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Astigma
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This is basically a guide on how I like to create sites, from start to finish. Hopefully its beneficial to someone out there. Feel free to argue, comment, add information, flame, etc.

Step 1: Create basic site structure/skeleton
Decide how many columns and/or rows your site will need. Only set values that are needed to support the basic structure (EX. Column widths). Do not set backgrounds or any other styling. Try to keep in mind how the site will flow. If there are only navigational items in the left column, for example, you won't need to create a left column div, you can just used the list itself. You have to constantly visualize how your HTML markup will look. Keep all CSS internal so you can mess with it easily.

Why?
Typically people like to start with the basic HTML first, but I have come to realize some sites can get quite complicated, structure-wise. It gets pretty confusing trying to break HTML markup into columns and rows, and it often feels like I'm trying to work backwards. It only makes sense that you start off with a skeleton before you try to sculpt a work of art.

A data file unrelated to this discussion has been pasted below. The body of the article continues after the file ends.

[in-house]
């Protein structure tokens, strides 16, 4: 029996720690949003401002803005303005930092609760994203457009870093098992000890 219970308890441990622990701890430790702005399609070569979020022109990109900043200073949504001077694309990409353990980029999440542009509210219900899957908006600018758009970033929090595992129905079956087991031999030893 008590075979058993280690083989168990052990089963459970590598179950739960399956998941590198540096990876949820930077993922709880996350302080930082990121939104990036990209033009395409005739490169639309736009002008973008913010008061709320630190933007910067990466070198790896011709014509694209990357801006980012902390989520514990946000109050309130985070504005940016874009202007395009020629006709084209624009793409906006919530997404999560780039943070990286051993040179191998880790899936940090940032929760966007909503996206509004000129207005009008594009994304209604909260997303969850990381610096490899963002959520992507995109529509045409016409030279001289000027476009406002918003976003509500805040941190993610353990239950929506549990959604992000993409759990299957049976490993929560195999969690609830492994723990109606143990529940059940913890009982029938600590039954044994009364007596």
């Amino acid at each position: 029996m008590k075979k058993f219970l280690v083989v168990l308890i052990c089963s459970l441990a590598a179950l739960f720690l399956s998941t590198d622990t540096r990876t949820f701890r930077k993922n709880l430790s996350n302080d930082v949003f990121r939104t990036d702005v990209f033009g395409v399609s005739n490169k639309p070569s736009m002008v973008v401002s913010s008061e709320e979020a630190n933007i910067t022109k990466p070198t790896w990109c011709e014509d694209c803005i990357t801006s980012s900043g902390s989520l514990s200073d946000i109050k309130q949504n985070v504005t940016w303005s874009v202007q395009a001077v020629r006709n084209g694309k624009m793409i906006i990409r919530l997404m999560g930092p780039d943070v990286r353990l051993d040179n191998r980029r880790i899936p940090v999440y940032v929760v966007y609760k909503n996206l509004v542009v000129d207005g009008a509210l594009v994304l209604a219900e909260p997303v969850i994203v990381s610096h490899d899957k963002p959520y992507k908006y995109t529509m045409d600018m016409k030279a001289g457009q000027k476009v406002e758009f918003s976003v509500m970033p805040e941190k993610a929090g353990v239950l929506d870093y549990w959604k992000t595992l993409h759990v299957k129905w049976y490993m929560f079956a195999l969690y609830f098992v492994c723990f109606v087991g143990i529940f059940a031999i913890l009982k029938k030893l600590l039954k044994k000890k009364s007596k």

Step 2: Fill in HTML markup
Start filling in the columns with very basic HTML. Make good use of all existing tags, because anything can be styled. Try to notice any elements that are the same or very similar, so you can recycle classes in step 3. For any section with multiple non-sequencial bits of information (typically navigation), use an unordered list. For sections with a parent and children (EX. Clothing -> shirts, pants, shoes), use a definition list. Keep in mind that strong, anchor, and other commonly used tags can also be styled. There should be very few reasons to nest HTML styles inside each other. Span tags are generally used when no other tag would be semantic in the situation.
Type out ALL text you see in the design (including logos and other images). Logos should always have a text alternative anyhow, so you are just making Step 3 easier. Only use an tag if the image adds something to the document. Presentational images should all be made backgrounds in Step 3.